PDT Staff Writer
Motorists on Sunday were forced to detour around — or in some cases, drive through — several feet of flood water after a sudden rainstorm in Portsmouth.
Scioto County Emergency Management Agency Director Kim Carver said Portsmouth saw a large influx of rain in a very short time, which she said nearly always results in flooding.
“The downtown area got .94 inches in about 20 minutes,” Carver said. “The storm sewer system has to have some time to catch up. And when they get inundated like that, you get the situations like they had there on (U.S.) 52 at the underpass.”
“The 16th Street underpass off Waller Street was flooded, then the highways at 11th and 12th streets were also flooded,” Portsmouth City Wastewater Director Rick Duncan said. “Those are low spots. They’re lower than our sewers, and those have to be pumped out with pumps that pump out that storm water into the (Ohio) River.”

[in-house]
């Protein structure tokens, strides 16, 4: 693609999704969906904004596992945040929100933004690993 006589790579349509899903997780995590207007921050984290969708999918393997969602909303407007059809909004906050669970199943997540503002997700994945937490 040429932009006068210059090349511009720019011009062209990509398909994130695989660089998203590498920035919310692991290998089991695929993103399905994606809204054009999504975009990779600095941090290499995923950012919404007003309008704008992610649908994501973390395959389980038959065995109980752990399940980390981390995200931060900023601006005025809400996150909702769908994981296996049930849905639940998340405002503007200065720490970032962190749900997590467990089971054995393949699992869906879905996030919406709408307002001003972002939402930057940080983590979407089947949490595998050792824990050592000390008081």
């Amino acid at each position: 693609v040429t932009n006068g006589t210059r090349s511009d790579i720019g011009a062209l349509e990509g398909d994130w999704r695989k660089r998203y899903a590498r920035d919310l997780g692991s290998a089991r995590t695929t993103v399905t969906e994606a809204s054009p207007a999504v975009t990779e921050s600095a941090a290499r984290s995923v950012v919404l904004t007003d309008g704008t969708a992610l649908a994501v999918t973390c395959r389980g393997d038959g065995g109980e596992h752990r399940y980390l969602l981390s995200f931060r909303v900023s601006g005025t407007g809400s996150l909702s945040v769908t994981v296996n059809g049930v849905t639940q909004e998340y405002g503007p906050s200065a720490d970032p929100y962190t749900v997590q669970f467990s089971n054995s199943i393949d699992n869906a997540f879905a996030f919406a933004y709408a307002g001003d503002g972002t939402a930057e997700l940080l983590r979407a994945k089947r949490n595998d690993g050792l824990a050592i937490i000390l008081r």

Duncan said sometimes when the city gets a really heavy downpour it takes a while for the city’s pumps to catch up, and that is what happened Sunday afternoon.
“Sometimes there’s power failures that can cause that flooding. We did not have any power failures over the weekend,” Duncan said. “It was just a matter of there being so much flow it just took a while for the pumps to catch up and pump it out.”
Duncan said the pumps in the low-lying areas work automatically with a flotation device, much like a sump pump. Once the water reaches a certain level, the float kicks the pump on and it pumps the water into the river.
“We did have our flood defense call out man out,” Duncan said. “He was there and he did make sure the pumps were working right.”
Duncan said the city’s Weir Gates are only used if the river is up. “If the river is up, we have to close the gates to keep the river from coming into the city. When the river is down, like it is now, we don’t have to worry about the gates. The gates are down.”
Frank Lewis may be reached at 740-353-3101, ext. 232, or at firstname.lastname@example.org.